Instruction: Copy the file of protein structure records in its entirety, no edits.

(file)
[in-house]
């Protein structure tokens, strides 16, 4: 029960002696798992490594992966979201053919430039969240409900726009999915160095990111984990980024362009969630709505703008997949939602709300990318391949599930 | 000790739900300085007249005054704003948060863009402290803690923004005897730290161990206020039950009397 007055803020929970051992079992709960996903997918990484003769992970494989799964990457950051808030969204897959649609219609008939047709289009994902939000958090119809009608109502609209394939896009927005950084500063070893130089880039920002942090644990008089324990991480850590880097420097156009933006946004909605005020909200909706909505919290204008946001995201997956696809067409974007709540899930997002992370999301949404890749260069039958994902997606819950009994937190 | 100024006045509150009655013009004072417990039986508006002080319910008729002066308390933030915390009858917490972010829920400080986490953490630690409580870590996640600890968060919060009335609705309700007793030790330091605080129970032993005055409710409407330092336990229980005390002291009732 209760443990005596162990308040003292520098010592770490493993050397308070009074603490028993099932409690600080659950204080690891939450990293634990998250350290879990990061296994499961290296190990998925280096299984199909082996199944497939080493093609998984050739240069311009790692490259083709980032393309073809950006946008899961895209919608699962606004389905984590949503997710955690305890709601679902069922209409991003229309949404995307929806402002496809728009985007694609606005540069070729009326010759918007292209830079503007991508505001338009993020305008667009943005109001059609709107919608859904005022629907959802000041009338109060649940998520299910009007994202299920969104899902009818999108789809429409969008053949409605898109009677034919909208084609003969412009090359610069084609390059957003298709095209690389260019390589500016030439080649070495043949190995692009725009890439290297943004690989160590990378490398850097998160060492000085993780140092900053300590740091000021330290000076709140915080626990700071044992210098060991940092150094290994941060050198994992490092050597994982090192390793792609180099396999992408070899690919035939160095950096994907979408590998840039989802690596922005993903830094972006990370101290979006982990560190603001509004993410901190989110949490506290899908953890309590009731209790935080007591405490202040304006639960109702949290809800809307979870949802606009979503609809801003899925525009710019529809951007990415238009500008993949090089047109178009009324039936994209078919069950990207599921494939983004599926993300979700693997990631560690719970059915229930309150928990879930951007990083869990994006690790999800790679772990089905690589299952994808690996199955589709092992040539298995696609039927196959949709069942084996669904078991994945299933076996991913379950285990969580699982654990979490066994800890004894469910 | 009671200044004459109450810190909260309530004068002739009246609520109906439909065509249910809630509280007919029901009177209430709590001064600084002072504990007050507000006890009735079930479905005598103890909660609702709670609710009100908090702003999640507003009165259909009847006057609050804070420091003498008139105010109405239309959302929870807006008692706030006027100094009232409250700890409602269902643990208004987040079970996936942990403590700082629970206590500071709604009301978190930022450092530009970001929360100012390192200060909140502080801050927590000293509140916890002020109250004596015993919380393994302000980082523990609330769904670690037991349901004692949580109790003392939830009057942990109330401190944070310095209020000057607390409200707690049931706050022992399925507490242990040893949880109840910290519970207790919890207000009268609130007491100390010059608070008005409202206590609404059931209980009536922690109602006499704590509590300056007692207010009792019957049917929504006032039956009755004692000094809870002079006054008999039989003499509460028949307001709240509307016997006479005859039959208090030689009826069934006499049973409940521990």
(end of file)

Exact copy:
[in-house]
């Protein structure tokens, strides 16, 4: 029960002696798992490594992966979201053919430039969240409900726009999915160095990111984990980024362009969630709505703008997949939602709300990318391949599930 | 000790739900300085007249005054704003948060863009402290803690923004005897730290161990206020039950009397 007055803020929970051992079992709960996903997918990484003769992970494989799964990457950051808030969204897959649609219609008939047709289009994902939000958090119809009608109502609209394939896009927005950084500063070893130089880039920002942090644990008089324990991480850590880097420097156009933006946004909605005020909200909706909505919290204008946001995201997956696809067409974007709540899930997002992370999301949404890749260069039958994902997606819950009994937190 | 100024006045509150009655013009004072417990039986508006002080319910008729002066308390933030915390009858917490972010829920400080986490953490630690409580870590996640600890968060919060009335609705309700007793030790330091605080129970032993005055409710409407330092336990229980005390002291009732 209760443990005596162990308040003292520098010592770490493993050397308070009074603490028993099932409690600080659950204080690891939450990293634990998250350290879990990061296994499961290296190990998925280096299984199909082996199944497939080493093609998984050739240069311009790692490259083709980032393309073809950006946008899961895209919608699962606004389905984590949503997710955690305890709601679902069922209409991003229309949404995307929806402002496809728009985007694609606005540069070729009326010759918007292209830079503007991508505001338009993020305008667009943005109001059609709107919608859904005022629907959802000041009338109060649940998520299910009007994202299920969104899902009818999108789809429409969008053949409605898109009677034919909208084609003969412009090359610069084609390059957003298709095209690389260019390589500016030439080649070495043949190995692009725009890439290297943004690989160590990378490398850097998160060492000085993780140092900053300590740091000021330290000076709140915080626990700071044992210098060991940092150094290994941060050198994992490092050597994982090192390793792609180099396999992408070899690919035939160095950096994907979408590998840039989802690596922005993903830094972006990370101290979006982990560190603001509004993410901190989110949490506290899908953890309590009731209790935080007591405490202040304006639960109702949290809800809307979870949802606009979503609809801003899925525009710019529809951007990415238009500008993949090089047109178009009324039936994209078919069950990207599921494939983004599926993300979700693997990631560690719970059915229930309150928990879930951007990083869990994006690790999800790679772990089905690589299952994808690996199955589709092992040539298995696609039927196959949709069942084996669904078991994945299933076996991913379950285990969580699982654990979490066994800890004894469910 | 009671200044004459109450810190909260309530004068002739009246609520109906439909065509249910809630509280007919029901009177209430709590001064600084002072504990007050507000006890009735079930479905005598103890909660609702709670609710009100908090702003999640507003009165259909009847006057609050804070420091003498008139105010109405239309959302929870807006008692706030006027100094009232409250700890409602269902643990208004987040079970996936942990403590700082629970206590500071709604009301978190930022450092530009970001929360100012390192200060909140502080801050927590000293509140916890002020109250004596015993919380393994302000980082523990609330769904670690037991349901004692949580109790003392939830009057942990109330401190944070310095209020000057607390409200707690049931706050022992399925507490242990040893949880109840910290519970207790919890207000009268609130007491100390010059608070008005409202206590609404059931209980009536922690109602006499704590509590300056007692207010009792019957049917929504006032039956009755004692000094809870002079006054008999039989003499509460028949307001709240509307016997006479005859039959208090030689009826069934006499049973409940521990």